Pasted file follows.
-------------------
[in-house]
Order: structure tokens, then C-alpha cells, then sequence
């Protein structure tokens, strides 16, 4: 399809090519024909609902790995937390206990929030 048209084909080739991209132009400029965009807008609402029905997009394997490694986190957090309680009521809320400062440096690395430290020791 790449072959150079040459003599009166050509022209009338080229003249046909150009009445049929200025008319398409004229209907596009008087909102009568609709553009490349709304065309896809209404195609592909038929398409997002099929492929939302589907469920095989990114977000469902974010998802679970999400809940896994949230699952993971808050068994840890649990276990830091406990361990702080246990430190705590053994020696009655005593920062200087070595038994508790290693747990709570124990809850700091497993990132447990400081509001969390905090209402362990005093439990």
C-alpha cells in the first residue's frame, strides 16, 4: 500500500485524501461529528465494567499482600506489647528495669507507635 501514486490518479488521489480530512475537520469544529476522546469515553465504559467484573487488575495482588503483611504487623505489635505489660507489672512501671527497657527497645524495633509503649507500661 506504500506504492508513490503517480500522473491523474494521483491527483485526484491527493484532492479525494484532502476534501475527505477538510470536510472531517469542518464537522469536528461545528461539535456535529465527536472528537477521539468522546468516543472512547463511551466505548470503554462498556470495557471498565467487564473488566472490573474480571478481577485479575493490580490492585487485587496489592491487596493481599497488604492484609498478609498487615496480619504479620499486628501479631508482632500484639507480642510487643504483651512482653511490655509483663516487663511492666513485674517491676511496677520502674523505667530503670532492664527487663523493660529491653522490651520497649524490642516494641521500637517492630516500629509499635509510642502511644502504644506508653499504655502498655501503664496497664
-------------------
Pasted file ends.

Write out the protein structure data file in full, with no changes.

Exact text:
[in-house]
Order: structure tokens, then C-alpha cells, then sequence
């Protein structure tokens, strides 16, 4: 399809090519024909609902790995937390206990929030 048209084909080739991209132009400029965009807008609402029905997009394997490694986190957090309680009521809320400062440096690395430290020791 790449072959150079040459003599009166050509022209009338080229003249046909150009009445049929200025008319398409004229209907596009008087909102009568609709553009490349709304065309896809209404195609592909038929398409997002099929492929939302589907469920095989990114977000469902974010998802679970999400809940896994949230699952993971808050068994840890649990276990830091406990361990702080246990430190705590053994020696009655005593920062200087070595038994508790290693747990709570124990809850700091497993990132447990400081509001969390905090209402362990005093439990």
C-alpha cells in the first residue's frame, strides 16, 4: 500500500485524501461529528465494567499482600506489647528495669507507635 501514486490518479488521489480530512475537520469544529476522546469515553465504559467484573487488575495482588503483611504487623505489635505489660507489672512501671527497657527497645524495633509503649507500661 506504500506504492508513490503517480500522473491523474494521483491527483485526484491527493484532492479525494484532502476534501475527505477538510470536510472531517469542518464537522469536528461545528461539535456535529465527536472528537477521539468522546468516543472512547463511551466505548470503554462498556470495557471498565467487564473488566472490573474480571478481577485479575493490580490492585487485587496489592491487596493481599497488604492484609498478609498487615496480619504479620499486628501479631508482632500484639507480642510487643504483651512482653511490655509483663516487663511492666513485674517491676511496677520502674523505667530503670532492664527487663523493660529491653522490651520497649524490642516494641521500637517492630516500629509499635509510642502511644502504644506508653499504655502498655501503664496497664